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Beach Runner
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Default Monsanto data exposed

New GMO report shows EU safety checks are failing
20 OCTOBER 2005

BRUSSELS An independent analysis of rat feeding trials of a Monsanto
genetically modified (GM) maize has highlighted serious errors in the
study, Greenpeace revealed today [1]. EU agriculture ministers will
vote on the maize - MON863 - for food use next Monday, 24 October in

The analysis is a preliminary report by two French scientists of the
90-day rat study using MON863 maize [2]. In it, they strongly
criticise the method that was used in the company's own study to
assess the apparent negative impacts on the health of the group of
rats fed the modified maize, and the way that anomalous findings were
dismissed [3].

"It appears that Monsanto was doing the equivalent of looking at
bacteria through binoculars instead of a microscope," said Eric Gall
of Greenpeace. "What is especially worrying is what this reveals
about the public authorities' capacity to assess GMO test data. Both
the German government and the European Food Safety Authority gave a
green light to this maize based on what turns out to be an extremely
shoddy study. This undermines all the assurances the EU seeks to
provide about the safety of GMOs."

The report's authors regret that the MON863 feeding study was carried
out for just 90 days, compared to the standard two years for
pesticides (MON863 has been gene-altered to produce an insecticidal
toxin and kill pests); and that the rats' blood and urine tests were
analysed using the wrong statistical model for the small test group
concerned. They describe as 'astonishing' the fact that Monsanto
statisticians did not highlight the consistent body-weight
differences between the rats fed MON863 and those fed conventional
maize, or study the anomaly with a comprehensive statistical tool.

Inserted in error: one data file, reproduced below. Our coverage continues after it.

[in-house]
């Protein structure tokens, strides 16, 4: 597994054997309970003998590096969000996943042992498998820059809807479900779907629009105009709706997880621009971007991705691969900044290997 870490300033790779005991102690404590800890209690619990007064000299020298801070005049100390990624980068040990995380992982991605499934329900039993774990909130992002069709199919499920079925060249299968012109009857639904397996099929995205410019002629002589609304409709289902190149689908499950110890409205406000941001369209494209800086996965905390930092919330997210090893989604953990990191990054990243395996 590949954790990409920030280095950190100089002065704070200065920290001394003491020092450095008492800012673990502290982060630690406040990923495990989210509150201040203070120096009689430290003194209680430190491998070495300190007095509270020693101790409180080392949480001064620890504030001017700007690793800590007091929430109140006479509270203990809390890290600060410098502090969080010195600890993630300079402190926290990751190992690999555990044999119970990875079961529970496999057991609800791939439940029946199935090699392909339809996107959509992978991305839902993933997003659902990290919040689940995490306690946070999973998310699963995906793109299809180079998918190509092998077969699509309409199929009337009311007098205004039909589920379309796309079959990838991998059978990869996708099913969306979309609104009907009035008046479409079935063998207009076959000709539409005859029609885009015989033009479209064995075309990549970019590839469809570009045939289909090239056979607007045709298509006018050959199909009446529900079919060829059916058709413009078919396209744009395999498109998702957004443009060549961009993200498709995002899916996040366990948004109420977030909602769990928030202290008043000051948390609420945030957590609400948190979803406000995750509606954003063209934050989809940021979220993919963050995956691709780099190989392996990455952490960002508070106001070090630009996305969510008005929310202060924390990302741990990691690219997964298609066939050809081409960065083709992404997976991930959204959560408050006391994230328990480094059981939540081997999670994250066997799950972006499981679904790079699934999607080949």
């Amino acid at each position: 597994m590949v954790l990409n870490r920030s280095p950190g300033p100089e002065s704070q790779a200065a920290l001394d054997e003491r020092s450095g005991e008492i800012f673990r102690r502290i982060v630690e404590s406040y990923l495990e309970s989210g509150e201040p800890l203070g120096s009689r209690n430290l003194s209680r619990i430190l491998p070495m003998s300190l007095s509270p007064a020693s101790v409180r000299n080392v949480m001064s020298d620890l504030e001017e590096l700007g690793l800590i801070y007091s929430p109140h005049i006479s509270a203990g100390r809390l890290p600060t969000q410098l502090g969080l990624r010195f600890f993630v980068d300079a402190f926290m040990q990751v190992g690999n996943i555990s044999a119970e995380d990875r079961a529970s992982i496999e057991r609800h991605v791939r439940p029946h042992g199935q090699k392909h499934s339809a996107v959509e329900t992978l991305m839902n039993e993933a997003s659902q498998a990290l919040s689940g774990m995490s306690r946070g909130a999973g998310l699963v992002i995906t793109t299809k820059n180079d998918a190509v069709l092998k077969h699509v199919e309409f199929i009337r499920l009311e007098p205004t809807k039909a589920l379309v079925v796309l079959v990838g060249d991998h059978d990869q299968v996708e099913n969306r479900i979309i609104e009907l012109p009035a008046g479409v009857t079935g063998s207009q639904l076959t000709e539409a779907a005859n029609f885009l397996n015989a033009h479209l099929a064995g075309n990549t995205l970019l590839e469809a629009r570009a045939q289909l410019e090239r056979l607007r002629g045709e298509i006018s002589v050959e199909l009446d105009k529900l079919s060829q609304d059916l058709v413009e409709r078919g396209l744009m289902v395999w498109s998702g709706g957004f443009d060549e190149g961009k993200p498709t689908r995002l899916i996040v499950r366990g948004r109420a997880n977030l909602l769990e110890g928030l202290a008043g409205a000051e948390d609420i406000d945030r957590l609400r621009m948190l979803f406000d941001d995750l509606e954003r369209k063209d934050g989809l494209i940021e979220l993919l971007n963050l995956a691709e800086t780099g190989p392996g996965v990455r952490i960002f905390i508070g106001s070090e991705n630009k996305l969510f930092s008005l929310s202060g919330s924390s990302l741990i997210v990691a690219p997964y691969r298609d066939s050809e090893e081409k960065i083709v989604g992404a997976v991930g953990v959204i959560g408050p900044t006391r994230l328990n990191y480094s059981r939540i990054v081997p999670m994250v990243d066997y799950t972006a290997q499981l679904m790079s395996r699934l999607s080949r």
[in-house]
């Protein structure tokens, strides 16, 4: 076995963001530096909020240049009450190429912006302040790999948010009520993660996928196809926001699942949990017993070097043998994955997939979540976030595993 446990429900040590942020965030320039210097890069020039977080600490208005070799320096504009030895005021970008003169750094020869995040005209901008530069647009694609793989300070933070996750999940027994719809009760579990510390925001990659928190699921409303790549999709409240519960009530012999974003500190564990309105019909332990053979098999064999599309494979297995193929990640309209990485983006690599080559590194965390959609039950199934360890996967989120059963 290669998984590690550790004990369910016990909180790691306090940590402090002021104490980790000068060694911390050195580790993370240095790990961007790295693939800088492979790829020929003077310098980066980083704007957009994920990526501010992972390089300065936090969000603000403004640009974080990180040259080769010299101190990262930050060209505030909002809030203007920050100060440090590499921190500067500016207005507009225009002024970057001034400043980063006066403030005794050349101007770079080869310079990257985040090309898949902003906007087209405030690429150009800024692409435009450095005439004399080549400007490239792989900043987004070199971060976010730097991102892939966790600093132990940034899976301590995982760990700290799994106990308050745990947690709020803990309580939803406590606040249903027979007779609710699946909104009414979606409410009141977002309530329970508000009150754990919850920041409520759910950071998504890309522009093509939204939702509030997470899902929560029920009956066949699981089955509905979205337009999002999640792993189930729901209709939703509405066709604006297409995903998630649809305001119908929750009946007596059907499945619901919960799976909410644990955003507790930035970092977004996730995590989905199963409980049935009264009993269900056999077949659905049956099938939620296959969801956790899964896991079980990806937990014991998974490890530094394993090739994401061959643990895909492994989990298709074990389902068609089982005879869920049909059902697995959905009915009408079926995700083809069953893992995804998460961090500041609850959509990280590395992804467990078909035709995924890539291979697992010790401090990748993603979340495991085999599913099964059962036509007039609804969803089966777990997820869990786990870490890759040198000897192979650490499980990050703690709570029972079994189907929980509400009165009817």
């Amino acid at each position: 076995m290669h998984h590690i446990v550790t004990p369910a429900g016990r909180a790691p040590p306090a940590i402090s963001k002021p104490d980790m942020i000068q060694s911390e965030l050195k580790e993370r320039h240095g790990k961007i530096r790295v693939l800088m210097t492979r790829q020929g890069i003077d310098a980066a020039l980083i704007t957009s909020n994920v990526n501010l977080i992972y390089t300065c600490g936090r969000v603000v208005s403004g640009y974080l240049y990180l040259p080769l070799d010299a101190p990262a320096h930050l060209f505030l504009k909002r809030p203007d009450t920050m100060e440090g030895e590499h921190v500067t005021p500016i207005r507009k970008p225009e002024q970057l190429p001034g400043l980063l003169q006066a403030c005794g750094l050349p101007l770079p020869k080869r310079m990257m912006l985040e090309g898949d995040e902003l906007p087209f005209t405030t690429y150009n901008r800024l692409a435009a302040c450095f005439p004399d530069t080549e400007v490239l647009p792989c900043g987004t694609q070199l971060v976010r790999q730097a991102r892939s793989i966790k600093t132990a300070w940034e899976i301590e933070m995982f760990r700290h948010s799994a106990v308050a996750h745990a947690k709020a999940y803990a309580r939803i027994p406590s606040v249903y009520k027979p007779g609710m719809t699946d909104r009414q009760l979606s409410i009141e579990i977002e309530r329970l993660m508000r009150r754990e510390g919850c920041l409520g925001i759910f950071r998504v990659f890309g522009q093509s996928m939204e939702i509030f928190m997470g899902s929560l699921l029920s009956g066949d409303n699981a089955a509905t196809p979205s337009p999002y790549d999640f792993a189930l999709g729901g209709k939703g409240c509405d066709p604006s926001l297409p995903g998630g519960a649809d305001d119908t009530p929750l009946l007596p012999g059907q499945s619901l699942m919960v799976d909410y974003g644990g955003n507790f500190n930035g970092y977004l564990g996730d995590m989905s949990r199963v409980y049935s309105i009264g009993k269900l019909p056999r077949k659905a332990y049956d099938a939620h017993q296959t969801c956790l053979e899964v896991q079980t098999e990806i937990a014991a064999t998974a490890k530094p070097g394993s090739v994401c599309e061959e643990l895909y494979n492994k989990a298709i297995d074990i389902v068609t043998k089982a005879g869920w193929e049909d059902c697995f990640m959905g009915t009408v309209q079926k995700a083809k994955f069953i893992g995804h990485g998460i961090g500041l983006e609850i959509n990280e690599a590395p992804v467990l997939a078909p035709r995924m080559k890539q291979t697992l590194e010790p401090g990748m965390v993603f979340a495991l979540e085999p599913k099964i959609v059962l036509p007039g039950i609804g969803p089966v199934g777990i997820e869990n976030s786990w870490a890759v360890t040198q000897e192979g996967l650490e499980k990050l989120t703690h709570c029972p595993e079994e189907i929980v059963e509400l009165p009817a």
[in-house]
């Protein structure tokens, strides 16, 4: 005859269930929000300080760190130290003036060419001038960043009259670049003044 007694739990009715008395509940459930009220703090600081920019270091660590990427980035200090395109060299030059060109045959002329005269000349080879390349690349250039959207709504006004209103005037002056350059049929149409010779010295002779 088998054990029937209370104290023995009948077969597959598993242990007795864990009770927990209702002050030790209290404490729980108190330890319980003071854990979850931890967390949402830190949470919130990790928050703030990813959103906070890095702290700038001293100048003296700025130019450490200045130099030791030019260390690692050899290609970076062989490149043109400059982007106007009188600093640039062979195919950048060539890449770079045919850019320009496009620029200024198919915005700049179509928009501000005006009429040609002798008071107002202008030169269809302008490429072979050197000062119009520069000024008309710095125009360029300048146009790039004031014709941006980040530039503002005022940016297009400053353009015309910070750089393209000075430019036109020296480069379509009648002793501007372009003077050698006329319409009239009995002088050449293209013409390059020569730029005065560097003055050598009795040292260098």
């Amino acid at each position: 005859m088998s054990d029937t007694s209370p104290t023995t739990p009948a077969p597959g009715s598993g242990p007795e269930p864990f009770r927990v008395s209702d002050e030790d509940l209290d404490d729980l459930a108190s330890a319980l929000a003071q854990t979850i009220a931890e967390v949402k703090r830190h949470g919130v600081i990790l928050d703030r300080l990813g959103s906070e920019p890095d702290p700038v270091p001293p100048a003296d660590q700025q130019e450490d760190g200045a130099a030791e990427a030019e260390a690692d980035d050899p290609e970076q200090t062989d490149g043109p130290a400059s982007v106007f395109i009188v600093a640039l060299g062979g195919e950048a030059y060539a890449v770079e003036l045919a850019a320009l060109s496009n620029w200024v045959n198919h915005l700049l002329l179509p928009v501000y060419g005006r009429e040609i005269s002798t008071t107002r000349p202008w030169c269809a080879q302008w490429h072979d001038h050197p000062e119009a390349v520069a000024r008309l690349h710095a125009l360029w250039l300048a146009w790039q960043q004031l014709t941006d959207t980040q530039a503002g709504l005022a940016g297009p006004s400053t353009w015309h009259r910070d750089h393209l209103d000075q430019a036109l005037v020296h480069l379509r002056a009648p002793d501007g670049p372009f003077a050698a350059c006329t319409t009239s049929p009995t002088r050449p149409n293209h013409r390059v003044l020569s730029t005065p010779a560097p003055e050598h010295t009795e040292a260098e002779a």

They advise, in conclusion, that: "It is essential for Monsanto's
entire statistical analysis to be repeated before any decision about
market access is taken."

"In the light of these findings, it is clear that we need clearer and
stricter rules for the scientific evaluation of GMO applications in
Europe, and a full review of the work of the European Food Safety's
Authority's GMO panel," said Gall. "In the meantime, EU governments
should block any new GMO authorisation."

In late September, it was reported that the French government has
recently sought support from other EU member states to further
restrict public access to documents related to the risk assessment of
GMOs. Greenpeace argues that the case of MON 863 proves that the
opposite is required: full publication of all data to enable
thorough, independent scrutiny of the findings.

In a separate development, Greenpeace called on governments to
support the Greek ban on the cultivation of another GM maize, also on
the agenda of the Agriculture Council on Monday.

CONTACT Eric Gall, EU policy adviser on GMOs, Greenpeace European
Unit, tel +32 (0)496 161 582

Christoph Then, Greenpeace International GMO campaigner, tel. +49 171
878 0832

Katharine Mill, media officer, Greenpeace European Unit, tel +32
(0)2274 1903, +32 (0)496 156 229


1. A copy of the analysis is available at

2. The full data from the rat feeding trials was only made public in
June 2005 after a German court ruled that Monsanto could not keep it
secret. The new analysis was conducted by Dr Dominique Cellier,
Assistant Professor in statistics applied to Biology, University of
Rouen, and Professor Gilles-Eric Séralini, Président du Conseil
Scientifique du CRII GEN, Laboratoire de Biochimie - IBFA, University
of Caen.
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